To Hear or Not to Hear

2020-01-31T13:43:55-08:00 January 31st, 2020|Biomedical Engineering, Electrical Engineering, Issue I, Lifestyle, Physics, Volume XX|

Abstract As the world seems to be getting louder and louder, noise-canceling headphones could be the potential answer to tuning noise out in many different situations. Born from the dissatisfaction of regular passive noise-reduction headphones, noise-canceling headphones utilize an internal speaker that actively produces a sound wave equal and opposite to that of external noise, [...]

Holograms: Blurring the Lines of Reality

2020-01-31T11:54:17-08:00 January 31st, 2020|Electrical Engineering, Entertainment, Issue I, Lifestyle, Physics, Volume XX|

Abstract First appearing in popular movies like Star Wars, the idea of 3D holograms captured and confused the world. While the idea was born over seventy years ago, it wasn’t until recent advances in technology that holograms transitioned from the fantasy world of the movies to real life. In fact, 3D holograms are so prevalent [...]

The Role of Hyperloop in Transportation Innovation

2019-11-13T11:39:15-08:00 July 1st, 2019|Aerospace Engineering, Civil Engineering, Ergonomics, Issue III, Lifestyle, Physics, Transportation, Volume XIX|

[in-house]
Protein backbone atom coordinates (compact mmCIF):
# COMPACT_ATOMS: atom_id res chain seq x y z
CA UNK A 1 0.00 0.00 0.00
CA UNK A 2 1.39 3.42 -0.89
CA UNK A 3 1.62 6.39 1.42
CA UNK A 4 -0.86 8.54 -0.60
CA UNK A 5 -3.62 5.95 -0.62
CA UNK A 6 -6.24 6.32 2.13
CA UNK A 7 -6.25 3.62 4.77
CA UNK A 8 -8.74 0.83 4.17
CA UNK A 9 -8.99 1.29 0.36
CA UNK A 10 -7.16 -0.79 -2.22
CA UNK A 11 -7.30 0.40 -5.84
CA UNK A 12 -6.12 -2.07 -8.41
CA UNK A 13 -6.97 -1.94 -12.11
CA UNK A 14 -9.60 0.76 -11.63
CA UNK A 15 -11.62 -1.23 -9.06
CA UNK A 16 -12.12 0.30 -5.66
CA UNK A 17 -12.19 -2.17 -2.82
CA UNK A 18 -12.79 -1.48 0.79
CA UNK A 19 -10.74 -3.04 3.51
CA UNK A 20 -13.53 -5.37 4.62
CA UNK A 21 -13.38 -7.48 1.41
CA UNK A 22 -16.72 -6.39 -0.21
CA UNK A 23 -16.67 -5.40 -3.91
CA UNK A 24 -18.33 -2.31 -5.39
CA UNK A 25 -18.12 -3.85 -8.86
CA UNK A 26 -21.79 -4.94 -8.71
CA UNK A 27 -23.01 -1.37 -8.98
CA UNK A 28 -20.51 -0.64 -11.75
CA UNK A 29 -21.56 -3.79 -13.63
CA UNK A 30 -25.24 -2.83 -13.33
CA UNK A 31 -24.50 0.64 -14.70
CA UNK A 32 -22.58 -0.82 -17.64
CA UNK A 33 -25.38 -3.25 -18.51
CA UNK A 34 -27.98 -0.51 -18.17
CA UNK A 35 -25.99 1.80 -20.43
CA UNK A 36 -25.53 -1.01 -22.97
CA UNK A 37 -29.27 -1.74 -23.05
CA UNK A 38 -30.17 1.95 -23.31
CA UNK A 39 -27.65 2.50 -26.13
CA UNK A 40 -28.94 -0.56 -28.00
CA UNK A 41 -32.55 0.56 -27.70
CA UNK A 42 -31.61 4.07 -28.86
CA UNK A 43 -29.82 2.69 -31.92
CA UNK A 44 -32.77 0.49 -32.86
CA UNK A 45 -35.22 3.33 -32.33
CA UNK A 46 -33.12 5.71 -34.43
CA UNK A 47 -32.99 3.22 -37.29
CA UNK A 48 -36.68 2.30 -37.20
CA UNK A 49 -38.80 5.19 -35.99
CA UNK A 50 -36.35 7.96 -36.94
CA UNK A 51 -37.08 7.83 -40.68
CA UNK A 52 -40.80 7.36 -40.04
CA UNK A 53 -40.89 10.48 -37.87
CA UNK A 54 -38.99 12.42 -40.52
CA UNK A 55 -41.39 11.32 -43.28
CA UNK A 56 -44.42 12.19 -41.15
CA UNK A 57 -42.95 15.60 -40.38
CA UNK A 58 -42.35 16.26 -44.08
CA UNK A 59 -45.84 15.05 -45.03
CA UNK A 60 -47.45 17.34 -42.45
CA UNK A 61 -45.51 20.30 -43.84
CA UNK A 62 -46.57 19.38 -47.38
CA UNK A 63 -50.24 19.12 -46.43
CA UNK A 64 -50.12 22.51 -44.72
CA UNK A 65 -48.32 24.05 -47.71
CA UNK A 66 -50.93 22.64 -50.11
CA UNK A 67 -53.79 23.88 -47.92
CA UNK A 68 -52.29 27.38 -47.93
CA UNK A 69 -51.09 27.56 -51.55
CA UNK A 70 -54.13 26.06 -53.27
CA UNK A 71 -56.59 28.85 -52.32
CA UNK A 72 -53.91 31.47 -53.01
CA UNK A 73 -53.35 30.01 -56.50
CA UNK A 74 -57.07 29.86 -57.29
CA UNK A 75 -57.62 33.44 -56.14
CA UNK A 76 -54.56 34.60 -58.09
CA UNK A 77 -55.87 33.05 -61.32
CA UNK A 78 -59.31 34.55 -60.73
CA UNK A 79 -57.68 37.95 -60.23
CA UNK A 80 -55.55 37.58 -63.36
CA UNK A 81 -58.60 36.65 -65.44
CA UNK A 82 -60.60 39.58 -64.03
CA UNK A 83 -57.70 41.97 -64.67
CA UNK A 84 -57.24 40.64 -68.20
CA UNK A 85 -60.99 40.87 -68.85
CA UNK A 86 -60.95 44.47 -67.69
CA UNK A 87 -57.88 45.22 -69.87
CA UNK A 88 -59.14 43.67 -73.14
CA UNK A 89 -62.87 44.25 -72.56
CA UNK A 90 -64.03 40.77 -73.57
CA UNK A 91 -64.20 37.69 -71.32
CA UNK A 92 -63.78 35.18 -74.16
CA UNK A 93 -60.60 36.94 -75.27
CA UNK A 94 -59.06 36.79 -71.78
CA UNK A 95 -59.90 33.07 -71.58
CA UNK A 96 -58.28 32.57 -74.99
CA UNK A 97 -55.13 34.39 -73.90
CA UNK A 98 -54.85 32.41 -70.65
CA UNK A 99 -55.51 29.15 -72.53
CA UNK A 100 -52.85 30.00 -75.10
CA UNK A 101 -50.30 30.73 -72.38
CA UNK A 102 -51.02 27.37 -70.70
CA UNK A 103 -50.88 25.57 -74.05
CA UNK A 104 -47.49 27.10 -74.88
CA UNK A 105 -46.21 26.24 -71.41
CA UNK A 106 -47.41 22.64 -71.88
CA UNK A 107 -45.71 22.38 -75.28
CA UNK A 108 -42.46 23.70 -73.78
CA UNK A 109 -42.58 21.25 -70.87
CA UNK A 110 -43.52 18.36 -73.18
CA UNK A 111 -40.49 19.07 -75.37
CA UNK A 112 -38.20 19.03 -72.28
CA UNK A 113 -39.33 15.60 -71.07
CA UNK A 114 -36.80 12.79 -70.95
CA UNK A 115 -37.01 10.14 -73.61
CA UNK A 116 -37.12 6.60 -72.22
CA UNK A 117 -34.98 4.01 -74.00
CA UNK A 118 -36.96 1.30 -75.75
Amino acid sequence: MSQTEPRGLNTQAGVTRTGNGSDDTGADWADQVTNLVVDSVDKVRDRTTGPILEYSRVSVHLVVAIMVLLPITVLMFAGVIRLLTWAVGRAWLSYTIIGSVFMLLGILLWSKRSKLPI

Written by: Patrick Hennessey With every improvement to transportation, the world feels a little smaller, and people become more connected.  Some of the world’s greatest inventions have been in the field of transportation, but we haven’t had a major innovation in over a century- a new system is long overdue. This article will explore the [...]

The “Aero-Position”: Why Cyclists Study Aerodynamics

2019-11-13T11:38:35-08:00 July 1st, 2019|Aerospace Engineering, Biomedical Engineering, Ergonomics, Issue III, Lifestyle, Physics, Sports & Recreation, Volume XIX|

Written by: Riley Walch Riley Walch is a junior studying Mechanical Engineering at the University of Southern California. He has interests in the intersection of the human body and engineering and hopes to turn this curiosity into a career, upon graduation. Abstract Greg LeMond’s 1989 Tour de France victory, aided by research-driven cycling advancements, marked [...]

Serving up Some Knowledge: The Physics of Tennis

2019-11-13T11:38:04-08:00 April 9th, 2019|Issue II, Physics, Sports & Recreation, Volume XIX|

Abstract The shots of a professional tennis player may look like magic, seemingly defying the laws of science before your eyes. But it all becomes much simpler when you understand the physics behind tennis. This article focuses on the generation of spin on a tennis ball, how to maximize the power of a shot, and [...]

From Shark Skin to Speed

2017-11-29T17:11:19-08:00 March 21st, 2017|Biomedical Engineering, Health & Medicine, Issue I, Lifestyle, Material Science, Mechanical Engineering, Physics, Volume XVIII, Water|